Washington Second in New National Board Certified Teachers
OLYMPIA — January 20, 2009 — For Jamie Yoos, completing National Board certification was about more than adding another title to his name.
“The significance resides in the deep, reflective process that is the foundation of the work,” said Yoos, a Bellingham chemistry teacher.
The 2010 Washington state Teacher of the Year, Yoos was one of the 1,248 Washington teachers who this year became National Board Certified teachers. That number placed Washington state second nationally in new National Board certified teachers, behind North Carolina. Washington’s 3,974 total NBCTs place the state fifth in the nation, up from eighth in 2008.
In addition, three districts in the state ranked in the top 20 nationally in new NBCTs. Bellevue ranked 10th (64 new NBCTs), while Spokane was 12th (63) and Seattle 15th (57).
“The increased number of board certified teachers isn’t an accident,” said Randy Dorn, state superintendent of public instruction. “Quality teachers give quality instruction to students. That message is at the heart of board certification. It’s a message everyone in the state understands. We wouldn’t keep increasing our numbers if everyone – principals and parents and community leaders – didn’t.
“Also, the Legislature did a great thing by giving a bonus to teachers in poor schools. Often students in those schools don’t get the best teachers, and that bonus will help many teachers stay in their schools, and it will help others get their Board certification.”
In 2007, the state Legislature passed a bill that awards a $5,000 bonus to each NBCT. Teachers can receive an additional $5,000 bonus if they teach in “challenging” schools, which are defined as having a certain percentage of students qualify for free and reduced-price lunch (50 percent for high schools, 60 percent for middle schools and 70 percent for elementary schools).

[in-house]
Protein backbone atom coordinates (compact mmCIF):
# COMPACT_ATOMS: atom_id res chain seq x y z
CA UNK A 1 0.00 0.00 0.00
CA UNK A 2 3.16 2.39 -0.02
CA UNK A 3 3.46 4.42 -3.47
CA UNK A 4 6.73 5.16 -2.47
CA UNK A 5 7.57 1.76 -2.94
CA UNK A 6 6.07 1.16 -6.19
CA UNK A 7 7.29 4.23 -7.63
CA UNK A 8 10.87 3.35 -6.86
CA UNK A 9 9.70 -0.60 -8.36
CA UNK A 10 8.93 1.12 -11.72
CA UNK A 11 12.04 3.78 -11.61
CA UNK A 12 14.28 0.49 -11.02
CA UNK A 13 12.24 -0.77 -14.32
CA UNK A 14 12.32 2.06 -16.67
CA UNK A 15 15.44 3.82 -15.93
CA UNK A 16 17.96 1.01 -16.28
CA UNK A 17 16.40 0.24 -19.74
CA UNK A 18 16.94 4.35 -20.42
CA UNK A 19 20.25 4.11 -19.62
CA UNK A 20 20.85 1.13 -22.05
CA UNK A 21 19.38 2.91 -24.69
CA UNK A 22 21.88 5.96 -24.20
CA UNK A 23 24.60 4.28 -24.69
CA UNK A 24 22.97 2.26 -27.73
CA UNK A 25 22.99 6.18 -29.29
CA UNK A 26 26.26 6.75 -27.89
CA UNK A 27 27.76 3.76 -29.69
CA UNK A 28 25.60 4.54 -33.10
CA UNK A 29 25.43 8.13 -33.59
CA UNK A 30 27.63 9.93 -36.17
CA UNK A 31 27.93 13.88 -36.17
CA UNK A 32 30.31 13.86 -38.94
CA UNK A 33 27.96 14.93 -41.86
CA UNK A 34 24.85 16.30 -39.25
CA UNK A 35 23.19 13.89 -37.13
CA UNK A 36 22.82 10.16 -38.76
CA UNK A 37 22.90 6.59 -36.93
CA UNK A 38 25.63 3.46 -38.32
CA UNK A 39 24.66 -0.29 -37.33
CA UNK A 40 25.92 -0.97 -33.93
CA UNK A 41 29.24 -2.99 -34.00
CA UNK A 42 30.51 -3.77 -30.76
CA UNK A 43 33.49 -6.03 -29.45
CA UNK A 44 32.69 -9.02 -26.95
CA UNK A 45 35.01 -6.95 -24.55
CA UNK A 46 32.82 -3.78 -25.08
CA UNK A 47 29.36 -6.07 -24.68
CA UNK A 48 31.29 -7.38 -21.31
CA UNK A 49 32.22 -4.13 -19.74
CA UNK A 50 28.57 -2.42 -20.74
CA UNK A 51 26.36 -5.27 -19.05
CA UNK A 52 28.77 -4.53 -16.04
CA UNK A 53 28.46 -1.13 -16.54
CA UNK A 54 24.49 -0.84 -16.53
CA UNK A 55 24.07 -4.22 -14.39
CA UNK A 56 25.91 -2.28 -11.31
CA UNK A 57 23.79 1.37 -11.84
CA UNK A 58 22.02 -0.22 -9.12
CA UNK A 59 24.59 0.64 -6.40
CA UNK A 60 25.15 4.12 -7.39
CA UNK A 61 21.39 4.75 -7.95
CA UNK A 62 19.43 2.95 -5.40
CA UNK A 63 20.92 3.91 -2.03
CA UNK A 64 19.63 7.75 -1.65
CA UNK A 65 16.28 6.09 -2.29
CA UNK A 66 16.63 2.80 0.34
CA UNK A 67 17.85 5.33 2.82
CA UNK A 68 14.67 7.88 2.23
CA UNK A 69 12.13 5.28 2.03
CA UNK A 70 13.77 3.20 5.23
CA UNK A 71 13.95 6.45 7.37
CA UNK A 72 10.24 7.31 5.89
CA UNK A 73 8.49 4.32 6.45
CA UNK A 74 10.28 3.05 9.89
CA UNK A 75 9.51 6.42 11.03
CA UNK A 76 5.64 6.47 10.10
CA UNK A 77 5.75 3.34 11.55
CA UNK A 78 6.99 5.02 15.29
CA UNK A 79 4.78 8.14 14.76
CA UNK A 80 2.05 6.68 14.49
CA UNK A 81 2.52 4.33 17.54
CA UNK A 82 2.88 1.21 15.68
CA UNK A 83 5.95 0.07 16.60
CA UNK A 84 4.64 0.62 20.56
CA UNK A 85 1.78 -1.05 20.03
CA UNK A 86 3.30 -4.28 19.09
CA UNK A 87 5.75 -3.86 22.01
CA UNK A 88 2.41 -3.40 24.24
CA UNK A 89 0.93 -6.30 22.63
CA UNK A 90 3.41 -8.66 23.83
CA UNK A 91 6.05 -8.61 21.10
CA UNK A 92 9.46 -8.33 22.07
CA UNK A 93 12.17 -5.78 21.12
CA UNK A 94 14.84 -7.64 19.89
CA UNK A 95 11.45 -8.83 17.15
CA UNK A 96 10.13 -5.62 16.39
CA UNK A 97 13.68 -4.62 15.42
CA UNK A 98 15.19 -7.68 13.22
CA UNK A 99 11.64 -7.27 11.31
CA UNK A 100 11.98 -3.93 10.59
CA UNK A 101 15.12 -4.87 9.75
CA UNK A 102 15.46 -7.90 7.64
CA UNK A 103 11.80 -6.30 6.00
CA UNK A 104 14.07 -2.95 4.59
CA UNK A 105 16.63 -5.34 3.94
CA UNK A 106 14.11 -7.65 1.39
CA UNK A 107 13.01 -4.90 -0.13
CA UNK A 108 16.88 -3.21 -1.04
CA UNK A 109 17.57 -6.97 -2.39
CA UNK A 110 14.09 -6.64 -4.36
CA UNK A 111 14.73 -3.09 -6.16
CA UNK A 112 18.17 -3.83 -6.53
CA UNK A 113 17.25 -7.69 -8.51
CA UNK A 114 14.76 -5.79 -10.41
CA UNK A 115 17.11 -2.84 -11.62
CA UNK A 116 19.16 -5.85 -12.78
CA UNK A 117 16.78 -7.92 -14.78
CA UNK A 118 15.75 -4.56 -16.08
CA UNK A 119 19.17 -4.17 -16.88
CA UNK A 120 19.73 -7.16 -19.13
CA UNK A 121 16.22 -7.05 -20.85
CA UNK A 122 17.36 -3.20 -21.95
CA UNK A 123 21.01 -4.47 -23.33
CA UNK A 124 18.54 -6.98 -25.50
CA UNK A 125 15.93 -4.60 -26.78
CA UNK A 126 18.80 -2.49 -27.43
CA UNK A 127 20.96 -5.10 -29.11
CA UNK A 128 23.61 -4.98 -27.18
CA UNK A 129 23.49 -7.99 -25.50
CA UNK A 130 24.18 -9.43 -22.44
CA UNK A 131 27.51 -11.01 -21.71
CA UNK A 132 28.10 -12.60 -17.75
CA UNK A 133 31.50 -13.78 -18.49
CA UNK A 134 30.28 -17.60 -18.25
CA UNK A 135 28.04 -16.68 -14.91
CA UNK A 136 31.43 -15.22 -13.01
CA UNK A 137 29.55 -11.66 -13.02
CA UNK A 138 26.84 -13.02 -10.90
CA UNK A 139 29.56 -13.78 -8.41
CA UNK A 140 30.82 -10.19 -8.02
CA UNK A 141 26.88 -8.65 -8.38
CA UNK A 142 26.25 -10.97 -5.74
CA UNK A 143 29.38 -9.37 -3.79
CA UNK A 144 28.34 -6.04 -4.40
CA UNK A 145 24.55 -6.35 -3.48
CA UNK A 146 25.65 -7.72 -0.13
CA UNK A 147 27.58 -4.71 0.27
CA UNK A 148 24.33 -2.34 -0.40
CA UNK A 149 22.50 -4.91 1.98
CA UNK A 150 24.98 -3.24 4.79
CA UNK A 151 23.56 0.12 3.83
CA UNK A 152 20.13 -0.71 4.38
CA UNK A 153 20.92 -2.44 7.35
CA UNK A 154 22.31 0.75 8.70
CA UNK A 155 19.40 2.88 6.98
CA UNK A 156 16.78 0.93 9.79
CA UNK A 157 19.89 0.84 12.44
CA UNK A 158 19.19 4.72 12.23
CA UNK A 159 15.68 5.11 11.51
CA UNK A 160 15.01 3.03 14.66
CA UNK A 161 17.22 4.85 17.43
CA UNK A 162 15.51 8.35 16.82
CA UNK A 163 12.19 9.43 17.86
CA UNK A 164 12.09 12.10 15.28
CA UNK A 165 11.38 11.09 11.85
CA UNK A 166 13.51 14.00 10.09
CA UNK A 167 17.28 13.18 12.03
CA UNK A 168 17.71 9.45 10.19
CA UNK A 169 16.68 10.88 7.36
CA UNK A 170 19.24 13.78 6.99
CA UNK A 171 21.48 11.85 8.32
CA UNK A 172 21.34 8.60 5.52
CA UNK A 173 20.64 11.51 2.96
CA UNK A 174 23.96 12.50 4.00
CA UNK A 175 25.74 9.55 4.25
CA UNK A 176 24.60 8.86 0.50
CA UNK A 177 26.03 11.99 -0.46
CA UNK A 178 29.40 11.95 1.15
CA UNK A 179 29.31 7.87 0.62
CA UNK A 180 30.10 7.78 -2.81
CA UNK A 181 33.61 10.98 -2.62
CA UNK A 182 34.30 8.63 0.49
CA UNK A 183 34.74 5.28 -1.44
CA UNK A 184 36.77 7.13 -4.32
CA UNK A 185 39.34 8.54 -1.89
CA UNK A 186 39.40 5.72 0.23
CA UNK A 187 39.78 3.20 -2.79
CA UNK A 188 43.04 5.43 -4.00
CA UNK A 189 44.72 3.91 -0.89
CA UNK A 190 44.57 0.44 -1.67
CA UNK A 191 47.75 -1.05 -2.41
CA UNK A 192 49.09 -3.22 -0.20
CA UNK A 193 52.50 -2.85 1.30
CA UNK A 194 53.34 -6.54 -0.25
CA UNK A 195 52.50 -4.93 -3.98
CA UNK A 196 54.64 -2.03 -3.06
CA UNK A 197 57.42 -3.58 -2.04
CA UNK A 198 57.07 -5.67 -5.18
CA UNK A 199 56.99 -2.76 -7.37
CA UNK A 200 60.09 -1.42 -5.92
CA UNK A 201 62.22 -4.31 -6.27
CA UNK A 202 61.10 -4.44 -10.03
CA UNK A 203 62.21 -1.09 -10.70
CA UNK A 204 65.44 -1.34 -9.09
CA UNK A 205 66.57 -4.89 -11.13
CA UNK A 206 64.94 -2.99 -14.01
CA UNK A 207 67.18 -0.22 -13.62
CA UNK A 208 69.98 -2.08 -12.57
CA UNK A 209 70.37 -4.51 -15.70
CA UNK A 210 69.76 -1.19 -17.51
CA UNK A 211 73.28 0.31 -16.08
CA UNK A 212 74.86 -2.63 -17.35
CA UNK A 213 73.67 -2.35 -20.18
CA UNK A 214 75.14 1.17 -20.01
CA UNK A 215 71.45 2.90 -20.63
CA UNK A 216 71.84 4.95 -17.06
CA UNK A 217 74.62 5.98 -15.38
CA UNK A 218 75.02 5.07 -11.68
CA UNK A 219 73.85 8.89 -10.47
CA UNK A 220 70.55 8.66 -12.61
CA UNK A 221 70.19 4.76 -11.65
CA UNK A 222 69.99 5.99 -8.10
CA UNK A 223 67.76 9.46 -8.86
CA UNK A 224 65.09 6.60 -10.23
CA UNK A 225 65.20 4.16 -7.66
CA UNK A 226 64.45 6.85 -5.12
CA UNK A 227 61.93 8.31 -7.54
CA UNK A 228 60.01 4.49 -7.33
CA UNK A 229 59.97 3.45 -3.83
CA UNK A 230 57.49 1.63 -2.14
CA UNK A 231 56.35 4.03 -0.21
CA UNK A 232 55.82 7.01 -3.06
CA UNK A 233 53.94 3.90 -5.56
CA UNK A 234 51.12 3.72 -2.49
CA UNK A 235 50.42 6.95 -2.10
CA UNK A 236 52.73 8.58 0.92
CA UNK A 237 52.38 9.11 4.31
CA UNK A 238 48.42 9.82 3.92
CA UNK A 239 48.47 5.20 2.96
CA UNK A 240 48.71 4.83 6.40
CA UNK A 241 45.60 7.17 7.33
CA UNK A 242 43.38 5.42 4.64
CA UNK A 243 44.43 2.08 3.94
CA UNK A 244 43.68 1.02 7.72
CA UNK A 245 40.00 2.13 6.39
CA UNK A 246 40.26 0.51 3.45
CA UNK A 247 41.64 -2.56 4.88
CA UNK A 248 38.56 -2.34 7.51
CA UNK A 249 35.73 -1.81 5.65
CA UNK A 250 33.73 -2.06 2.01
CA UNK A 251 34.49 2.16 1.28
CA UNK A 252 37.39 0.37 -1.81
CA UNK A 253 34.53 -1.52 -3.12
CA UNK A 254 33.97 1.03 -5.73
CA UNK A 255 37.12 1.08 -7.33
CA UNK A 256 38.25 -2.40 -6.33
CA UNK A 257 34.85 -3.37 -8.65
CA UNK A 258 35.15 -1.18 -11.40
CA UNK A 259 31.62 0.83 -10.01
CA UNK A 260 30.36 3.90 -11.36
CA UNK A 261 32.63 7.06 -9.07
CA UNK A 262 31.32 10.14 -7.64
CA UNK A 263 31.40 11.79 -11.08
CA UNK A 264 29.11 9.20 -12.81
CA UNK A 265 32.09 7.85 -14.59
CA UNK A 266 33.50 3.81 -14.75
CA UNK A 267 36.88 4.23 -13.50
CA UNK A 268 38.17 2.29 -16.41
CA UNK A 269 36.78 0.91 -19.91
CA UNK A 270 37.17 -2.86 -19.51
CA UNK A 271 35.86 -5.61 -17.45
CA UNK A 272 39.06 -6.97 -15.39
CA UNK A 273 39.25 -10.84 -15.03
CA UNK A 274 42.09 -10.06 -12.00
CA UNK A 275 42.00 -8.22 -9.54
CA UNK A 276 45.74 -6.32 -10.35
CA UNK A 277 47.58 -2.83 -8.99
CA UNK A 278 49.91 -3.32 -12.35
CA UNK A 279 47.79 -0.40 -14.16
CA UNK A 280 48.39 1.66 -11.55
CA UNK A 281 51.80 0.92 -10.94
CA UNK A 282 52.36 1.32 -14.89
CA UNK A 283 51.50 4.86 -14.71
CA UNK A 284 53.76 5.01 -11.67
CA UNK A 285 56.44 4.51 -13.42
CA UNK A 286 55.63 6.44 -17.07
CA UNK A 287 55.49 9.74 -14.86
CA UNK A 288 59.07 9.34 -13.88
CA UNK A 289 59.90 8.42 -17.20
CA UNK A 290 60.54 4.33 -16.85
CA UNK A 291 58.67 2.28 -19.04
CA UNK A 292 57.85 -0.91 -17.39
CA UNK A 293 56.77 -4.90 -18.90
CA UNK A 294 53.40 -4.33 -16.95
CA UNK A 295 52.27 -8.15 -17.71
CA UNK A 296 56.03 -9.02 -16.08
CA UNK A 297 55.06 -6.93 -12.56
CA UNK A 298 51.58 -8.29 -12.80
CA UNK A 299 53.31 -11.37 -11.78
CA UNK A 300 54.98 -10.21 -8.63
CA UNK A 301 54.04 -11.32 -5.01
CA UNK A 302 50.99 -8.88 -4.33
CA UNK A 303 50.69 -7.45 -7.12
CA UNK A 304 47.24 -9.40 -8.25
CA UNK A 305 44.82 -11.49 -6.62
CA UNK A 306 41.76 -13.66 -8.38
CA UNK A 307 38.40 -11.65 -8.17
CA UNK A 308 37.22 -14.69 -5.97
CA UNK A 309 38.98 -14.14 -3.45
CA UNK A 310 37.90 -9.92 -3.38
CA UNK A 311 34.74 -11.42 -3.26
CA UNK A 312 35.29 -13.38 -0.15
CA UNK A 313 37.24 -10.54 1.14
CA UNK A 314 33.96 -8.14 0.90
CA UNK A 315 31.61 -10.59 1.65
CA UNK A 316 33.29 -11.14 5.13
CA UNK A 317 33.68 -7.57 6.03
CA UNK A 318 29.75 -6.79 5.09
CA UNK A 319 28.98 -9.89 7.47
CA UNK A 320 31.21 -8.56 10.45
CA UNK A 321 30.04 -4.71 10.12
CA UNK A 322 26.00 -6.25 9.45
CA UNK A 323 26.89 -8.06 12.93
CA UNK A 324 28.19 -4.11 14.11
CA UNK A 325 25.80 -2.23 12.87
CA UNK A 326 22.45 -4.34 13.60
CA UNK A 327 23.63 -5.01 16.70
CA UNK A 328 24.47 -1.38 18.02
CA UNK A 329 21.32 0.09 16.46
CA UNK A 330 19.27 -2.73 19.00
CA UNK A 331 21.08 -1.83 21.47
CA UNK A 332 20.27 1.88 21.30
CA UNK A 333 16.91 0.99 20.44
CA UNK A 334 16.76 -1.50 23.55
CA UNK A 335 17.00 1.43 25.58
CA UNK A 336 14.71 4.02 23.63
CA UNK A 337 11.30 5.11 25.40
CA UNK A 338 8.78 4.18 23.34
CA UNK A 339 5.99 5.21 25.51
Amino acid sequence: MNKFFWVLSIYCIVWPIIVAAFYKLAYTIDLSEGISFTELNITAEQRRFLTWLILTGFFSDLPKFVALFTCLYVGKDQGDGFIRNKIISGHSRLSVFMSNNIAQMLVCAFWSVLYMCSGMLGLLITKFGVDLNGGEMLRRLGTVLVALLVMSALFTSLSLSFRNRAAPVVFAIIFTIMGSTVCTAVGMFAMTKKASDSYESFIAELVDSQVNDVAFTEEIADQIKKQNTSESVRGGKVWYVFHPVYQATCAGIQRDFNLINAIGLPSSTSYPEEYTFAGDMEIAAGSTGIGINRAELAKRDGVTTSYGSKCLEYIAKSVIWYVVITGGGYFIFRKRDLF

In addition, the Office of Superintendent of Public Instruction offers a conditional loan of $2,000 of the $2,500 registration fee to go through the National Board for Professional Teaching Standards Certification process.
About 23 percent of new Washington NBCTs teach in challenging schools, compared to 22 percent for all NBCTs through 2008, and about 50 percent teach in a Title-I school, a federal designation for schools serving high percentages of poor students.
According to Jeanne Harmon, executive director for the Center for Strengthening the Teaching Profession, “National Board candidates must demonstrate their ability to improve student learning. They essentially submit a year's worth of evidence about their classroom practice -- how skillful choices in instruction and assessment result in student growth.”
A joint effort led by Gov. Chris Gregoire, the Washington Education Association and OSPI, as well as broad bipartisan support in the state Legislature, has led to a rapid increase in NBCTs.
“National Board Certification is one solution to the challenges facing our schools,” Gov. Gregoire said. “Our state is committed to growing the number of National Board Certified teachers in schools where they are needed the most. We know that leveraging human capital is a key factor in improving teacher effectiveness, student learning and school culture.”
Mary Lindquist, president of the Washington Education Association, said that students stand to benefit the most from the increase in NBCTs. “Simply put, National Board Certification improves the quality of teaching and student learning,” she said. “The WEA is proud of the many educators who have undertaken this powerful, professional experience.”
National Board Certification requires teachers to submit a four-part portfolio and a six-exercise content and pedagogy assessment. The 10 entries document a teacher’s success in the classroom as evidenced by his or her students’ learning. The portfolio is then assessed by a national panel of peers.
Created in 1987, the National Board for Professional Teaching Standards is an independent, nonpartisan and nonprofit organization devoted to advancing the quality of teaching and learning.